Free agency and the formation of the National League
From SABR member John Thorn at Our Game on December 8, 2011:
Now in St. Louis they will know how many holes it takes to fill the Albert Hall. I’d love to turn you on … to the very first player move of this magnitude. There have been several, in which an all-time great relocates at the height of his career, leaving the hometown fans in despair. One thinks of Babe Ruth going from the Boston Red Sox to the New York Yankees in 1920; or Jimmie Foxx going to the Red Sox in Connie Mack’s fire sale of 1935; or Rogers Hornsby or Barry Bonds, Nap Lajoie or King Kelly. Among pitchers a quick spin of the mental wheel offers up Cy Young, John Clarkson, Roger Clemens, Greg Maddux, Pedro Martinez.
Fans like to think that before free agency, the best players stayed with one club for life. In fact, players have always moved around at about the same frequency—although in recent times the relocation of a superstar has most often been at his election rather than the club’s. From 1883, when the reserve clause came into the game, until 1974, when free agency kicked in, a player’s obligation to provide his services to his club endured in perpetuity. The club, for many decades, could dismiss him with ten days’ notice.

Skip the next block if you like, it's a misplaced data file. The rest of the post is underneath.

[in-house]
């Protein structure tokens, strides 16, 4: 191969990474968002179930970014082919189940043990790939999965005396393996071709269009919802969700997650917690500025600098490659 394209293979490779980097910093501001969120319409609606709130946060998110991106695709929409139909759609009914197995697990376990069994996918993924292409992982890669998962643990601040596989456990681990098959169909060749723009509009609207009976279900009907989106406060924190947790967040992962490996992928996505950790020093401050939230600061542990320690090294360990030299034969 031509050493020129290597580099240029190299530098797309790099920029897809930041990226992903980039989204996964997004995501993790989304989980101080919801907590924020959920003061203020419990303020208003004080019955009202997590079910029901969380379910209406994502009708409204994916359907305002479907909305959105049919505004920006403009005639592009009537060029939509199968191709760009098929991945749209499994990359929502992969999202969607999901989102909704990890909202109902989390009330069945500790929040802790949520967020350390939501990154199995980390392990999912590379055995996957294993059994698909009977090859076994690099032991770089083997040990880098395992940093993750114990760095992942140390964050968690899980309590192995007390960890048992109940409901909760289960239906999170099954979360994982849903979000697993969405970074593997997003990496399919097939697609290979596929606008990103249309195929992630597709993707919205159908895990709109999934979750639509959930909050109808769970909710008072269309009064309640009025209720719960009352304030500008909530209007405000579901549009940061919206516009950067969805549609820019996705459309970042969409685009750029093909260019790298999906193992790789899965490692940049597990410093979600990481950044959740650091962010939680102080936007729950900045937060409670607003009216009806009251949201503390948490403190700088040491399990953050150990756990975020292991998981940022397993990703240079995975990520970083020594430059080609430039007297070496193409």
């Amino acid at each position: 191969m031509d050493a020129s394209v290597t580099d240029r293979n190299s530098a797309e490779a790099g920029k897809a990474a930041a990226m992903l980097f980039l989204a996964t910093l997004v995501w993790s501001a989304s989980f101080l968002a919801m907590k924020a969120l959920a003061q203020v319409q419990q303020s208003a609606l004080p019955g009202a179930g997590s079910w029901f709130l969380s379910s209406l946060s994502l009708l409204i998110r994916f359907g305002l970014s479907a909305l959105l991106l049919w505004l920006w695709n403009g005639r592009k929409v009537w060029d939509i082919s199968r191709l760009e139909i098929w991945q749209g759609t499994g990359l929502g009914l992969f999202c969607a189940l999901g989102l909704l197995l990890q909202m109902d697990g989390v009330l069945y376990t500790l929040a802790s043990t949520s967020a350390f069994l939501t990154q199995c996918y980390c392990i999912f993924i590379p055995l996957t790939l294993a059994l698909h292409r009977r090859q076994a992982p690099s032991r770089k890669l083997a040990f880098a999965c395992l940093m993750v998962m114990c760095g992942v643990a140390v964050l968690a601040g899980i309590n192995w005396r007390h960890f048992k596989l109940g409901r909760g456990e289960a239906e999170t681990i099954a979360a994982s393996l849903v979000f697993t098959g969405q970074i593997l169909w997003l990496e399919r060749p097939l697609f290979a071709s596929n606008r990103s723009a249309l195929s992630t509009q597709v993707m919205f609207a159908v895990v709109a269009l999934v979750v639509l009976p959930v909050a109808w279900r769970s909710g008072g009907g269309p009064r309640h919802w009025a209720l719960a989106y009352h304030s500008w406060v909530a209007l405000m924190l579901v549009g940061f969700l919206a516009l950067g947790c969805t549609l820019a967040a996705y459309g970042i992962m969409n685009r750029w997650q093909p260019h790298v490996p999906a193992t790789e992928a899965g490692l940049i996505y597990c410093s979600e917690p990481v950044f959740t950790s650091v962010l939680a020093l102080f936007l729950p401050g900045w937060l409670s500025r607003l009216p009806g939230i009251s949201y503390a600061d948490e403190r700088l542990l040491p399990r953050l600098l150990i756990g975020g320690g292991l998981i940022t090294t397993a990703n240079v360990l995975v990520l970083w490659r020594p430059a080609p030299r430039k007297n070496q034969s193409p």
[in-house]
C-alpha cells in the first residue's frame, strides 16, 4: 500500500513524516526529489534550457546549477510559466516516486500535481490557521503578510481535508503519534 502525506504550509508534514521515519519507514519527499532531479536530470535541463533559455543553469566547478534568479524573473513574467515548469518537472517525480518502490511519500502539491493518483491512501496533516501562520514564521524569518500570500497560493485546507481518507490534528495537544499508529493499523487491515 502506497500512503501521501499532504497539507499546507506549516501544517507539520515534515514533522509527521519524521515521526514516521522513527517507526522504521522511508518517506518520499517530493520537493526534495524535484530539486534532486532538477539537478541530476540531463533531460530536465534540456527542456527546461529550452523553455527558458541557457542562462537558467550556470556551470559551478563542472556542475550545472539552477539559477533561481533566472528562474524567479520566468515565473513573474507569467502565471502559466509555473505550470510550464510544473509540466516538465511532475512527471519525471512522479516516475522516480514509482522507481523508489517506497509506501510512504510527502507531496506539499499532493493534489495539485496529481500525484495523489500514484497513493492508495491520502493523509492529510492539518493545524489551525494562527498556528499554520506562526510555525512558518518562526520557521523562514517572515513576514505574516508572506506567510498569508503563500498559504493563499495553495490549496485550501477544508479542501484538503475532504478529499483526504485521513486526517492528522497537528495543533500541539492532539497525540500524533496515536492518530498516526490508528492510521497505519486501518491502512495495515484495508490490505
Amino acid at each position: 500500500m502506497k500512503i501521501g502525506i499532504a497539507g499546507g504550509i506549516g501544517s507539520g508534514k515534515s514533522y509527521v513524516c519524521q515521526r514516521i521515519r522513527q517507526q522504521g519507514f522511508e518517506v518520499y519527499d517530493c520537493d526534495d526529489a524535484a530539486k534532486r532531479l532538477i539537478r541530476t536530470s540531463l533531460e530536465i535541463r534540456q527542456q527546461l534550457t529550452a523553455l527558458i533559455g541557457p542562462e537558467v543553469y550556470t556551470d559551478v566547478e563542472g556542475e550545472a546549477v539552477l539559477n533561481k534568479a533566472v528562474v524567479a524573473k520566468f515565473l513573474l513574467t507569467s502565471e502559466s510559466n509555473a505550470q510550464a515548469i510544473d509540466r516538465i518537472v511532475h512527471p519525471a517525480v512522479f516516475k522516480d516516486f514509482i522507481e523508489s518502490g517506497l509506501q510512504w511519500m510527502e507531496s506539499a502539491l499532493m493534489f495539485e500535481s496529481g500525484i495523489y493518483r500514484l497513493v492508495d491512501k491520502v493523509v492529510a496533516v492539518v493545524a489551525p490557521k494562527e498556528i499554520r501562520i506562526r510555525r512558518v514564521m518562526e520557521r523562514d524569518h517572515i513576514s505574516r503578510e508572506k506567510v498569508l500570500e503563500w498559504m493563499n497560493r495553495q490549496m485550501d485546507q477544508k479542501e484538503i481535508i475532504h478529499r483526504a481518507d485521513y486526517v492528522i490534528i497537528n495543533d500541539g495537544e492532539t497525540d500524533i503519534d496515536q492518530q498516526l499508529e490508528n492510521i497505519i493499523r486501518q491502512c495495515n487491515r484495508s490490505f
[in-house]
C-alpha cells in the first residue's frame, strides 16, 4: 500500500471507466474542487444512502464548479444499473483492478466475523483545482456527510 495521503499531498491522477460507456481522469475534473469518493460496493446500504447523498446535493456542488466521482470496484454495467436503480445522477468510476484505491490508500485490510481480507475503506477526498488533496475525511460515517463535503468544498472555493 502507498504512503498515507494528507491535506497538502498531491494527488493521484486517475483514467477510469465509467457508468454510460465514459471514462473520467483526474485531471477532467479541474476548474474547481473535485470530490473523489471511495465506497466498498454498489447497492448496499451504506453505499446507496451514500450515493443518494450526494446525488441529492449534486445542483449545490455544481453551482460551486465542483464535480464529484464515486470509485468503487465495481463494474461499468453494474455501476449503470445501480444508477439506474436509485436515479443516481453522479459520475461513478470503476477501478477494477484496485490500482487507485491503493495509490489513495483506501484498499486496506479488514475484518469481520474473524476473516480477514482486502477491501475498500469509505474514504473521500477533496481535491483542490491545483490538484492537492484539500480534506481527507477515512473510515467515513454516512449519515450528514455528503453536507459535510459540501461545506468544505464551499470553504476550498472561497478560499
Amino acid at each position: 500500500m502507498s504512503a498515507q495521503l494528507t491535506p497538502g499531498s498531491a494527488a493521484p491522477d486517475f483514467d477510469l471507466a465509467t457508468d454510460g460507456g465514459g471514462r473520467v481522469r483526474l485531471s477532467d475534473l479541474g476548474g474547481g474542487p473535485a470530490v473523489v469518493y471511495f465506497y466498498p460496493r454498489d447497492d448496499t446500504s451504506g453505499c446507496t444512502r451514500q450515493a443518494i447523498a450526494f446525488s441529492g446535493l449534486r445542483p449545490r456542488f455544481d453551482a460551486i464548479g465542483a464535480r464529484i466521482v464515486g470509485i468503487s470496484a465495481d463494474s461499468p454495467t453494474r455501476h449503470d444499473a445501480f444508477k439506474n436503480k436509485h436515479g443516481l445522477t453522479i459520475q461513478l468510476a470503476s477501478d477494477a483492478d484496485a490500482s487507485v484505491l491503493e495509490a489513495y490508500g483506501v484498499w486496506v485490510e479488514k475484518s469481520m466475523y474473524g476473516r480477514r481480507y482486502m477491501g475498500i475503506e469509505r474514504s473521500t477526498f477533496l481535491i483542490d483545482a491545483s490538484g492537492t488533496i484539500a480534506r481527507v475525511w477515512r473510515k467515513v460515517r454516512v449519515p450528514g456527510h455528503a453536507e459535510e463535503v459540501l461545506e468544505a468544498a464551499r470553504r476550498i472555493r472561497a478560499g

But at the dawn of Major League Baseball, before the advent of the reserve clause, player contracts ran for the length of the playing schedule only, excepting the highly unusual multiyear deal. At season’s end, all players were free agents and could sign on with whichever club they pleased.
Read the full article here: http://ourgame.mlblogs.com/2011/12/08/not-in-the-cards/
This page was last updated December 9, 2011 at 1:22 pm MST.